3088 Associations Between Infectious Diseases and Urticaria

Friday, 16 October 2015
Hall D1 Foyer (Floor 3) (Coex Convention Center)

Marius Iordache, MD , Clinical Immunology and Allergy, St. Spiridon Emergency Hospital, Iasi, Romania

Background: Urticaria is a frequent skin disease but the majority of cases have an unknown cause (idiopathic urticaria). There is a strong association between infectious triggering factors in the pathogenesis of Acute Urticaria (AU) and infectious triggering factors may also be involved in Chronic Urticaria (CU).

Methods: We determined the prevalence of bacterial, viral and parasitic infectious diseases in 217 patients (169 females and 48 males) from North-Eastern Romania with age from 16 to 86 years, admitted in our department in the last 6 months with acute episodes of urticaria (107 females and 27 males) and chronic idiopathic urticaria (62 females and 21 males). In order to identify the infectious triggers, blood samples were used to evaluate the level of antibodies for Toxocara cannis, Toxoplasma gondii, Herpes simplex virus, Epstein–Barr virus, cytomegalovirus and measles virus. Additionaly, microscopic stool examination and fecal antigens essays for Helicobacter pylori and Giardia lambliawere performed. Serum anti-HCV antibodies and HBs antigen were assessed.

Results: The most frequent infectious agent detected in cases with AU and CU was Giardia lamblia (17.97% - 21 cases with AU and 18 cases with CU), followed by Toxocara cannis (8.29% - 11 cases with AU and 7 cases with CU), hepatitis C virus (5.99% - 8 cases with AU and 5 cases with CU), Helicobacter pylori (5.99% - 8 cases with AU and 5 cases with CU) and hepatitis B virus (1.38% - 2 cases with AU and 1 case with CU). Acute infections with Epstein–Barr virus (2 patients) and measles virus (1 patient) were diagnosed only in AU and no cases were found among patients with CU. Only 3 patients (2 with AU and 1 with CU) were diagnosed with acute infection with Herpes simplex virus. All patients had negative results for cytomegalovirus IgM antibodies. Parasitic infections with Blastocystis hominis were found in 6 patients (5 cases with AU and 1 case with CU) and one patient with CU presented Ascaris lumbricoides.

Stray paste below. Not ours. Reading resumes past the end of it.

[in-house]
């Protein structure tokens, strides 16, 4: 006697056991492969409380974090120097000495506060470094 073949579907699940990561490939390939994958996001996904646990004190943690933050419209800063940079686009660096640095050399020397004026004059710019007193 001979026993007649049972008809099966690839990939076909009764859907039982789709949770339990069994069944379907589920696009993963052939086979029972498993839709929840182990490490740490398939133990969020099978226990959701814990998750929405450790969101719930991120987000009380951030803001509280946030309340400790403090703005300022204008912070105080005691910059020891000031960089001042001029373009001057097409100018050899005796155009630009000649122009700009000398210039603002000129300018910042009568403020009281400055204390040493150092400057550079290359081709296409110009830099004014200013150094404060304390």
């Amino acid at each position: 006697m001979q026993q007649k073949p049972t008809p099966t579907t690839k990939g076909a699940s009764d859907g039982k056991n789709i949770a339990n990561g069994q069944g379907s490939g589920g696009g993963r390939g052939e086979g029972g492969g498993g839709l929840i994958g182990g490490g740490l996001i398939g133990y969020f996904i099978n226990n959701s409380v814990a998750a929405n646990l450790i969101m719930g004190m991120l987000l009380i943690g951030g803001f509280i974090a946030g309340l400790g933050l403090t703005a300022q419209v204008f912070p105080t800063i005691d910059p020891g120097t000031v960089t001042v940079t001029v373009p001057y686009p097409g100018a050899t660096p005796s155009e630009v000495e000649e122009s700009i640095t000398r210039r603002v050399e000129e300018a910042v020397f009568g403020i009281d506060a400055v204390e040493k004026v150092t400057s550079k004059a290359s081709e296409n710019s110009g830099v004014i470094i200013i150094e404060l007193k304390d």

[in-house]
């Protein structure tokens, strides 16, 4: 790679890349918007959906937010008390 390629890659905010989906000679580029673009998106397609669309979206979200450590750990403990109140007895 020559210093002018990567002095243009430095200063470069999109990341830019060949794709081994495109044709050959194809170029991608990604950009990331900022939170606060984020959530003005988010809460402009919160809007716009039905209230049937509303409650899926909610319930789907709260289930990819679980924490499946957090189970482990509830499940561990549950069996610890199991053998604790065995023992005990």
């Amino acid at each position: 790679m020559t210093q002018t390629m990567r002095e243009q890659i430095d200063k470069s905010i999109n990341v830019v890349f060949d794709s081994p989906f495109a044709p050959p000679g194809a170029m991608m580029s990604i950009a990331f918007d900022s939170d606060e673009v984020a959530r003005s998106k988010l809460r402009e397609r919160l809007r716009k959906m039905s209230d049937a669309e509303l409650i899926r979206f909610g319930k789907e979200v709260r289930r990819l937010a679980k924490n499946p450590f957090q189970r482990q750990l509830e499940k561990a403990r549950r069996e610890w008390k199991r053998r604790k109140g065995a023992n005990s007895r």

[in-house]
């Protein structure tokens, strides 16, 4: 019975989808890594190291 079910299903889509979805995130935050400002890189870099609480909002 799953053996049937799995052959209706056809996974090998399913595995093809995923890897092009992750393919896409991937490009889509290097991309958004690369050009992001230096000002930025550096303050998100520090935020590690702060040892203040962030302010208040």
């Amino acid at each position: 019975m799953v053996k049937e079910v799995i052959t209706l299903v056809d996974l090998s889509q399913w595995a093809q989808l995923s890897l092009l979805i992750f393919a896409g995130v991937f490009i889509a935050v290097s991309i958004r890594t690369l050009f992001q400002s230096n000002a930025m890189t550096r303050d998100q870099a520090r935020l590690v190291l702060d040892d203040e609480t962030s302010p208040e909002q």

Conclusions: Infectious triggering factors, especially parasitic infections are prelevant in developing countries of the world and may play an important role not only in acute episodes of urticaria but also in chronic urticaria. Although we found that parasitic infections are present in both types of urticaria, further studies are needed to elucidate the association between infectious triggering factors and urticaria, and to identify new infectious triggers.